Wednesday, August 27, 2014

McDonald's to Dunwoody Village?

Currently there are four McDonald's fast-food restaurants in Dunwoody: 

1.  Ashford Dunwoody by the mall (a fancy design and very busy location)
2.  Mt. Vernon/TillyMill/Dunwoody Club intersection  (gets a daily beat-down by Chick fil a)
3.  Wal-Mart (inside)
4.  Cotillion Drive in Georgetown area (busy, off of 285 exit ramp)

Is a 5th on the way?

As most of you know, Hickory House is closed and now for sale. The property will be sold to the highest bidder, via a closed envelope bid process.  May the deepest pockets win.  Old Hickory House had a drive-in window at some point in time, so the lot is most likely approved for a drive-thru.  

If it becomes official that a McDonald's buys the lot, it will take under one minute for the following demands to be made by people who don't own the McDonald's and won't eat at the McDonald's:

1. no drive thru
2. two bike racks
3. back-lit signs only
4. no golden arches
5. no drive thru 
6. close at 10 PM
7. donate to my school's team/club
8. no drive thru
9. senior discounts
10. can I have a car wash here since BK closed?

With an estimated sale price of above $700,000, don't look for a small mom and pop diner or fruity cafe to replace Old Hickory House.  This is prime real estate on Dunwoody's Main Street.  If you buy that lot and and pay big bucks for it, you'll need high volume and traffic to recoup your investment.  And nothing says volume like a Big Mac.  

A McDonald's here could do well.  First, it will offer free WiFi for those too cheap or too poor to buy their own WiFi. I've seen people camp out at Starbucks for hours at a time, using the place as their personal office - all for the cost of a small short Fizzio soda.  Imagine the backpack guy sitting alone in a booth (a booth designed for four people, but hey, a guy needs some office space) for a few hours, nursing a coffee.  And a McDonald's is great for the old guy crowd.  The BP gas station posse may even sneak over once a week.  Old people seem to enjoy McDonald's.  

The tween crowd is not that much into McDonald's.  They like to hang out at Panera, Starbuck's, and Village Burger.  I doubt the cool factor includes Mickey D's.  How about the 10 and under crowd?  Will Dunwoody moms (you can order a Dunwoody Mom T-shirt via dunwoody.queen@gmail.com) take their kids?  Maybe.

Note: Don't confuse the NEW "Dunwoody Mom" shirts for sale with this original from a few years ago:
This shirt is NOT the shirts for sale

As we learned when Walgreen's briefly considered going 24 hours in da Vil, there is no rule saying you can't be open 24 hours a day.  How do you feel about a 24/7 McDonald's?  How about a colonial Williamsburg designed McDonald's.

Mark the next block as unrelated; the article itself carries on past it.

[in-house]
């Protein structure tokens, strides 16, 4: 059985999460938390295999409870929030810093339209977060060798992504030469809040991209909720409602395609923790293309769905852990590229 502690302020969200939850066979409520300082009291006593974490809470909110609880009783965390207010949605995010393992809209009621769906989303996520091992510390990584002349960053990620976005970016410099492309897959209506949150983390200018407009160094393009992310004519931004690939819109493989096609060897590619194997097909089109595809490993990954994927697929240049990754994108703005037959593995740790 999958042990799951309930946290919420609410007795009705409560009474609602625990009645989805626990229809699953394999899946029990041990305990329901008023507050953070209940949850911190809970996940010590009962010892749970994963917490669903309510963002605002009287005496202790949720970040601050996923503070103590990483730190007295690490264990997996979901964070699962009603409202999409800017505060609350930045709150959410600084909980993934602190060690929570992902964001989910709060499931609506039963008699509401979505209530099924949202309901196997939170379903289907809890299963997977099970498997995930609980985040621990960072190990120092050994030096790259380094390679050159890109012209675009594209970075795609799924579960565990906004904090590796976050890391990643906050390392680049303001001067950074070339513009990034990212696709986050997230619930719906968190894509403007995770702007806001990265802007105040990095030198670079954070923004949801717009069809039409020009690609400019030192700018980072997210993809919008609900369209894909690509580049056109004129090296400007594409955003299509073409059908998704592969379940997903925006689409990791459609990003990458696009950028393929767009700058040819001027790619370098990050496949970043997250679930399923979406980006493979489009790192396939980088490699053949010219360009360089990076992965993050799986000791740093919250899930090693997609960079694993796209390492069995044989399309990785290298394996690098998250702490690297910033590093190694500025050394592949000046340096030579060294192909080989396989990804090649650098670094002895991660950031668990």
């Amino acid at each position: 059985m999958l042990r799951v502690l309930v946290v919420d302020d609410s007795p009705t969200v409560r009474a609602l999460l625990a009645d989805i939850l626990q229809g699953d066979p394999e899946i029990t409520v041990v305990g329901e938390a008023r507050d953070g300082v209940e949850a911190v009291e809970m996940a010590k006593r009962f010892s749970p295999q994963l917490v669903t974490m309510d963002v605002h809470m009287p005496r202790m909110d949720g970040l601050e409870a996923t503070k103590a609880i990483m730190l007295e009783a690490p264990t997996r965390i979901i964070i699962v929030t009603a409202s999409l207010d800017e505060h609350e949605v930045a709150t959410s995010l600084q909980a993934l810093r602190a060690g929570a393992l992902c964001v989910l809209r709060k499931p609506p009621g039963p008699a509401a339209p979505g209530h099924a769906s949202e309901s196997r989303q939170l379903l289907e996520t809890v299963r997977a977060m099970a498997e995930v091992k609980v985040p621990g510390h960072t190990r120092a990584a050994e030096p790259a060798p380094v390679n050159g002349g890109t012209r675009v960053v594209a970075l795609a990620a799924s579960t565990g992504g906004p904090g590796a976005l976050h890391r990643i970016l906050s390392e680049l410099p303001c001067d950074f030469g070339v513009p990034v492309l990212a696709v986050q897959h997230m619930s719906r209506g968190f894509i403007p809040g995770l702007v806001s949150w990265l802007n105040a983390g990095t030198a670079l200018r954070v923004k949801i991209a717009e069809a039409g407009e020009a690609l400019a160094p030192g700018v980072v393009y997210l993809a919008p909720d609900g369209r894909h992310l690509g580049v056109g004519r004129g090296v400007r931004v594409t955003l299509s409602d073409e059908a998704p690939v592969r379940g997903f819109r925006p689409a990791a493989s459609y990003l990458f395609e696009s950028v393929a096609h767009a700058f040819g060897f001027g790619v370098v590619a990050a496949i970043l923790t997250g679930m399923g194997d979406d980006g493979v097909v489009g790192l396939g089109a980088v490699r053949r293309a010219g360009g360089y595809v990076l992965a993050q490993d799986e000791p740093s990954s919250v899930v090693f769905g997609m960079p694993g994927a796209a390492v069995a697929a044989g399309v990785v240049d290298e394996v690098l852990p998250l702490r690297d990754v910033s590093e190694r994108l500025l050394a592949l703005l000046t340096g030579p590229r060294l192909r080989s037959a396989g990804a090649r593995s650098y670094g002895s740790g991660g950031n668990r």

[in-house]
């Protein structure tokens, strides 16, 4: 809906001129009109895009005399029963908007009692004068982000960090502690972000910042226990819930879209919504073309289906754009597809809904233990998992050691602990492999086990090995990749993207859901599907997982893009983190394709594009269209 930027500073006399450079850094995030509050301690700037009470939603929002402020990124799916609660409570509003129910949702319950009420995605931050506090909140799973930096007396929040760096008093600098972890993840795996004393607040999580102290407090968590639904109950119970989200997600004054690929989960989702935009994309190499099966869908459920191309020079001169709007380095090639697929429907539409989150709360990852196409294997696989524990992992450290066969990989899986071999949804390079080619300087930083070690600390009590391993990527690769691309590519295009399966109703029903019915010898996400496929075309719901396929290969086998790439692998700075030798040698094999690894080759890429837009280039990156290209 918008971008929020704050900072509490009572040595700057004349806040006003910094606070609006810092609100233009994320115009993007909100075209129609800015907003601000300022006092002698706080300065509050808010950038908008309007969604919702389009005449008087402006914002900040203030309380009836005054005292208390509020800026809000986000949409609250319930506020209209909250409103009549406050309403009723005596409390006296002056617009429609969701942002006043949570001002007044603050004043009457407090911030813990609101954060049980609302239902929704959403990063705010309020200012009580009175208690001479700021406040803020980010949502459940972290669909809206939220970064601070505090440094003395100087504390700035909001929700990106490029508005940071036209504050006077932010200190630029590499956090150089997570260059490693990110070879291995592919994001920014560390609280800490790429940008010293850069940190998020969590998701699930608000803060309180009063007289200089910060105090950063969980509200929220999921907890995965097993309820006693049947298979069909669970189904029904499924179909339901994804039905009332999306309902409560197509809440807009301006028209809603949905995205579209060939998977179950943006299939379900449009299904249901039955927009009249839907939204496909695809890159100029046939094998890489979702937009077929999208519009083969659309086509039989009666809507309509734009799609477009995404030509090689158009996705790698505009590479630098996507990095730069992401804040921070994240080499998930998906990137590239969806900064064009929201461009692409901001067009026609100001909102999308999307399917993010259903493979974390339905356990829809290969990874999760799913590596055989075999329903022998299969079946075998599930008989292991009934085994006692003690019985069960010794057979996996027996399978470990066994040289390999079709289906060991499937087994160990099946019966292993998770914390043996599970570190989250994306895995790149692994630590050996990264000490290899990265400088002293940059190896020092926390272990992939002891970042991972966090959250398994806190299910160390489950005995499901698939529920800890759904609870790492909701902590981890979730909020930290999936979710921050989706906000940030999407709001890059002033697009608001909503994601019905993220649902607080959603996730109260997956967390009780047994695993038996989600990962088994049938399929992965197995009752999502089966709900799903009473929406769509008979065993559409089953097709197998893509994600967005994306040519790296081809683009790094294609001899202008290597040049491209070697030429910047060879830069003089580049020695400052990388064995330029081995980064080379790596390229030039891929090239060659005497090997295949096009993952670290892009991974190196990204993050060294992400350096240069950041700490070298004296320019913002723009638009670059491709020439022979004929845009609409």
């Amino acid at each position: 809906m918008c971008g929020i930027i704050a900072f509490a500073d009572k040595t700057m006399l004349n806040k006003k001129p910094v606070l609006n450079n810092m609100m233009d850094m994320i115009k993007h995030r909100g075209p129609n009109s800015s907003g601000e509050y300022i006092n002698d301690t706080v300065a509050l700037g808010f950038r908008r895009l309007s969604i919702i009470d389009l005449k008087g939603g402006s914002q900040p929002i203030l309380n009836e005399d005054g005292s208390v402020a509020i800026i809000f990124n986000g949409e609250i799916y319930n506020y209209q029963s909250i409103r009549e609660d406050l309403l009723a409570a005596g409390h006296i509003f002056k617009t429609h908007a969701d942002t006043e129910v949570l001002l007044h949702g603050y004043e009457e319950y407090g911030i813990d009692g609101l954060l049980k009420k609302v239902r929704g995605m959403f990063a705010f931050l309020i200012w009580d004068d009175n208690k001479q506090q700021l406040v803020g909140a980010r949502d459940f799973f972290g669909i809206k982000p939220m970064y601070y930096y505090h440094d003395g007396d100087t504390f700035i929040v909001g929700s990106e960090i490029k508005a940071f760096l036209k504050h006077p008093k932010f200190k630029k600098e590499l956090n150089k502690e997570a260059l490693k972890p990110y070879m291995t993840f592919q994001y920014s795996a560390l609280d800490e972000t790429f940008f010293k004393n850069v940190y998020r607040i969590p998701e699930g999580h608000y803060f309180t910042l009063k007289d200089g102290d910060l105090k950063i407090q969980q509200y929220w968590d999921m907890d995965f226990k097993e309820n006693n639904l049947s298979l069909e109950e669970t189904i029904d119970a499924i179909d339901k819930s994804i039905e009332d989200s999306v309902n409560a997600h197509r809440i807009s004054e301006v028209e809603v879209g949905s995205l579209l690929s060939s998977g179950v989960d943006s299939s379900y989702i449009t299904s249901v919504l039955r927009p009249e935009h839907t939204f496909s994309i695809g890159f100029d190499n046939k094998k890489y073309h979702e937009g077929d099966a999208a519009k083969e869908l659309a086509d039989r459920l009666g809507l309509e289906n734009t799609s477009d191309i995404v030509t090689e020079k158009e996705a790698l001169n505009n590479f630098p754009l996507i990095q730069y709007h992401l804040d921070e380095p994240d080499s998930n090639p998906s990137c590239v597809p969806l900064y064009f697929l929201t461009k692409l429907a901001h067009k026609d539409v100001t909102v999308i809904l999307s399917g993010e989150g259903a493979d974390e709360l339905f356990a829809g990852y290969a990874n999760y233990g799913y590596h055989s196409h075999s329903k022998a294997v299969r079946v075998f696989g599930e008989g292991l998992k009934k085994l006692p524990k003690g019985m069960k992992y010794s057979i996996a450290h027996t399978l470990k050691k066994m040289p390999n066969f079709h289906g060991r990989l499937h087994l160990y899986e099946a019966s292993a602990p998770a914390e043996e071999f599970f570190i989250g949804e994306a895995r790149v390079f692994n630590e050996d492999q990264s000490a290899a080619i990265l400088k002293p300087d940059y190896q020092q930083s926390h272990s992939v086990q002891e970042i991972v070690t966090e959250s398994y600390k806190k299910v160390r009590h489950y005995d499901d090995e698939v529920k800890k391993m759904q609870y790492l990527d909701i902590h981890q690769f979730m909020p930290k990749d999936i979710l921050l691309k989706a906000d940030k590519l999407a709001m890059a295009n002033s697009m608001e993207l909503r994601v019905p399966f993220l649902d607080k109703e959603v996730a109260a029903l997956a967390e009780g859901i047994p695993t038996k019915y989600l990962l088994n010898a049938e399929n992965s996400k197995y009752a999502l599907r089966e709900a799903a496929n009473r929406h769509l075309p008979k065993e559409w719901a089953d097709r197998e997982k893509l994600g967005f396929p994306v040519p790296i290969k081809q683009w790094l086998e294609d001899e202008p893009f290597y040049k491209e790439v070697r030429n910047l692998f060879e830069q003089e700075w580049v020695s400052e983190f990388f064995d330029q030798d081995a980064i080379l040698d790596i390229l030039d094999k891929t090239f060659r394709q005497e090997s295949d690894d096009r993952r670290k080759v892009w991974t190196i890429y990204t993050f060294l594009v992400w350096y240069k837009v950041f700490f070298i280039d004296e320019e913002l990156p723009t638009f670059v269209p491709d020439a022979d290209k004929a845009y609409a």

http://chronicle.augusta.com/sites/default/files/imagecache/superphoto/editorial/images/spotted/31/310018.jpg
If McDonald's does buy this property the DunwoodyStaff will need to add some words to our DT dictionary.  We already have ideas to work in terms such as McFarmHouzer, McWoody, and McDonaldson-Chesnut-Spruill Farm-fresh egg McMuffin.

The price range for a McDonald's property ranges from $500,000 to $2.5 million and has a 4,000 square foot building on a 1.1 acre lot.  The Hickory House lot is only .8 acres.  The minimum lot size for a McDonald's is .75 acres so the space is okay for a smaller footprint McDonald's.

A McDonald's would most likely be the death of the neighboring Burger King.  How that Burger King stays open is a mystery.  They have a decent 'ladder on the truck/van' crowd for lunch, but not much else.  On a side note, are there no Burger Kings in Sandy Springs?  Why do clubs and teams from North Springs High School use the Dunwoody Burger King for fundraisers?  I know they have dirty cars over by North Springs, I see them often. 



Will the BP Posse relocate to a McDonald's?



Tuesday, August 26, 2014

Property Rights Mean Nothing in Dunwoody?

By a 6-1 vote Dunwoody's city council voted to deny a landowner from sub-dividing his property. Where are our local Tea Party an Liberty Party folks?  The Red Shirt Posse won a spot on council last election - did they see their man waffle and crumble and vote against property rights?  Come on Councilman R., where's that Tea Party stance?  Norb and the gang must be disappointed.  I know everyone on council and they all are great people, but they got this one wrong.

Last night the city council voted to stop a property owner from sub-dividing a lot.  The lot owner in Dunwoody Club Forest has a large lot, over 38,000 square feet.  The plan is to create two lots, each approximately 19,000 square feet.  These newly created lots would not be the smallest lots in Dunwoody Club Forest.  You can go the Dunwoody's GIS web site and use the measuring tool and find quite a few lots in the .4 acre range.  And you'll find lots a lot bigger as well.  The average lot in DCF is reportedly to be 24,000 sq feet (approx), so the new lots are smaller than average, but not the smallest.